A series of special blood tests can often determine whether or not the liver is inflamed, injured, or functioning properly. These tests can also distinguish between acute and chronic liver disorders and between hepatitis and cholestasis.
The most commonly performed blood tests include the following:
Serum bilirubin test. This test measures the levels of bilirubin in the blood. Bilirubin is produced by the liver and is excreted in the bile. Elevated levels of bilirubin may indicate an obstruction of bile flow or a problem in the processing of bile by the liver.
Serum albumin test. This test is used to measure the level of albumin (a protein in the blood) and may be useful in the diagnosis of liver disease.
International normalized ratio (INR), formally called prothrombin time (PT) test. This test measures how long it takes for blood to clot. Blood clotting requires vitamin K and a protein that is made by the liver. Prolonged clotting may indicate liver disease or other deficiencies in specific clotting factors.
Serum alkaline phosphatase test. This test is used to measure the level of alkaline phosphatase (an enzyme) in the blood. Alkaline phosphatase is found in many tissues, with the highest concentrations in the liver, biliary tract, and bone. This test may be performed to assess liver functioning and to detect liver lesions that may cause biliary obstruction, such as tumors or abscesses.
Alanine transaminase (ALT) test. This test measures the level of alanine aminotransferase (an enzyme found predominantly in the liver) that is released into the bloodstream after acute liver cell damage. This test may be performed to assess liver function, and/or to evaluate treatment of acute liver disease, such as hepatitis.
Aspartate transaminase (AST) test. This test measures the level of aspartate transaminase (an enzyme that is found in the liver, kidneys, pancreas, heart, skeletal muscle, and red blood cells) that is released into the bloodstream after liver or heart problems. This enzyme is released into the bloodstream after acute liver cell damage.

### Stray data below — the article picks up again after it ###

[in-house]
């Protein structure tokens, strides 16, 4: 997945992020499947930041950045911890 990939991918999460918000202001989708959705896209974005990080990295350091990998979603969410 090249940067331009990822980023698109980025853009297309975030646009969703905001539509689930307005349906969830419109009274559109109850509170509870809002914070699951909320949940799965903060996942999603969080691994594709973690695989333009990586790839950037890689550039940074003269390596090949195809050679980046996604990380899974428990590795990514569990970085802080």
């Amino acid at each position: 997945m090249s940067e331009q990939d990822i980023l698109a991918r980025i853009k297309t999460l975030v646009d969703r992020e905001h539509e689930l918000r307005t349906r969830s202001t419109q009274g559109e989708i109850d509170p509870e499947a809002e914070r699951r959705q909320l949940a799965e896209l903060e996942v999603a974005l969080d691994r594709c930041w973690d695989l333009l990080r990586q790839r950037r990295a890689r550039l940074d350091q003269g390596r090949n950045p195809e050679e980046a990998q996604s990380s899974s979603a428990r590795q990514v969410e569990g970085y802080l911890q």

Gamma-glutamyl transpeptidase test. This test measures the level of gamma-glutamyl transpeptidase (an enzyme that is produced in the liver, pancreas, and biliary tract). This test is often performed to assess liver function, to provide information about liver diseases, and to detect alcohol ingestion.
Lactic dehydrogenase test. This test can detect tissue damage and may assist in the diagnosis of liver disease. Lactic dehydrogenase is a type of protein (also called an isoenzyme) that is involved in the body's metabolic process. However, this is a very nonspecific liver test. It is rarely used for liver disease assessment.
5'-nucleotidase test. This test measures the levels of 5'- nucleotidase (an enzyme specific to the liver). The 5'- nucleotidase level is elevated in persons with liver diseases, especially those diseases associated with cholestasis (disruption in the formation of, or obstruction in the flow of bile).
Alpha-fetoprotein test. Alpha-fetoprotein (a specific blood protein) is produced by fetal tissue and by tumors. This test may be done to predict the risk for primary liver cancer (hepatocellular carcinoma), or to monitor the effectiveness of therapy in certain cancers, such as hepatomas (a type of liver cancer).
Mitochondrial antibodies test. The presence of these antibodies can indicate primary biliary cirrhosis, chronic active hepatitis, and certain other autoimmune disorders.
Serum alpha-1 antitrypsin test (A1AT). This test measures the levels of alpha-1 antitrypsin in the blood. This test is performed to help identify a rare form of emphysema in adults and a rare form of liver disease (cirrhosis) in children and adults.